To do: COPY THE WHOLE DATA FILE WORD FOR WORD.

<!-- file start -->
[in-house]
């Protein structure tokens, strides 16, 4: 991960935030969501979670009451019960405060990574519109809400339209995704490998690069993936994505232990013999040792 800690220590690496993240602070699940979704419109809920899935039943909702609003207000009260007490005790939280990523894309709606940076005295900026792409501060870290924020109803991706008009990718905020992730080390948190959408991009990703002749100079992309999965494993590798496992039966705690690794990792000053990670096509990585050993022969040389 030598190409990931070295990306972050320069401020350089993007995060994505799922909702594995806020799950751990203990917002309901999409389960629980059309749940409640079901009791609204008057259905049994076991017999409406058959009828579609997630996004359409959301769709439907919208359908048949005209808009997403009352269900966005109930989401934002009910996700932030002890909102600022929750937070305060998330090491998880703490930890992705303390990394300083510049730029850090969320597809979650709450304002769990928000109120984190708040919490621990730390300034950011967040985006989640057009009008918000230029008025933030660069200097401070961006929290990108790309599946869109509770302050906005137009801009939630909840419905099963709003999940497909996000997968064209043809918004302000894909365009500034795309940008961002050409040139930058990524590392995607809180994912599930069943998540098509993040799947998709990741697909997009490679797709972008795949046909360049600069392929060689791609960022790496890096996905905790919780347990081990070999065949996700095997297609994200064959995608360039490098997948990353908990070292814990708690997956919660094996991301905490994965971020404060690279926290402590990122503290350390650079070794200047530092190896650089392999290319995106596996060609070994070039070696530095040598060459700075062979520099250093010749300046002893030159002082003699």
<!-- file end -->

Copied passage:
[in-house]
């Protein structure tokens, strides 16, 4: 991960935030969501979670009451019960405060990574519109809400339209995704490998690069993936994505232990013999040792 800690220590690496993240602070699940979704419109809920899935039943909702609003207000009260007490005790939280990523894309709606940076005295900026792409501060870290924020109803991706008009990718905020992730080390948190959408991009990703002749100079992309999965494993590798496992039966705690690794990792000053990670096509990585050993022969040389 030598190409990931070295990306972050320069401020350089993007995060994505799922909702594995806020799950751990203990917002309901999409389960629980059309749940409640079901009791609204008057259905049994076991017999409406058959009828579609997630996004359409959301769709439907919208359908048949005209808009997403009352269900966005109930989401934002009910996700932030002890909102600022929750937070305060998330090491998880703490930890992705303390990394300083510049730029850090969320597809979650709450304002769990928000109120984190708040919490621990730390300034950011967040985006989640057009009008918000230029008025933030660069200097401070961006929290990108790309599946869109509770302050906005137009801009939630909840419905099963709003999940497909996000997968064209043809918004302000894909365009500034795309940008961002050409040139930058990524590392995607809180994912599930069943998540098509993040799947998709990741697909997009490679797709972008795949046909360049600069392929060689791609960022790496890096996905905790919780347990081990070999065949996700095997297609994200064959995608360039490098997948990353908990070292814990708690997956919660094996991301905490994965971020404060690279926290402590990122503290350390650079070794200047530092190896650089392999290319995106596996060609070994070039070696530095040598060459700075062979520099250093010749300046002893030159002082003699």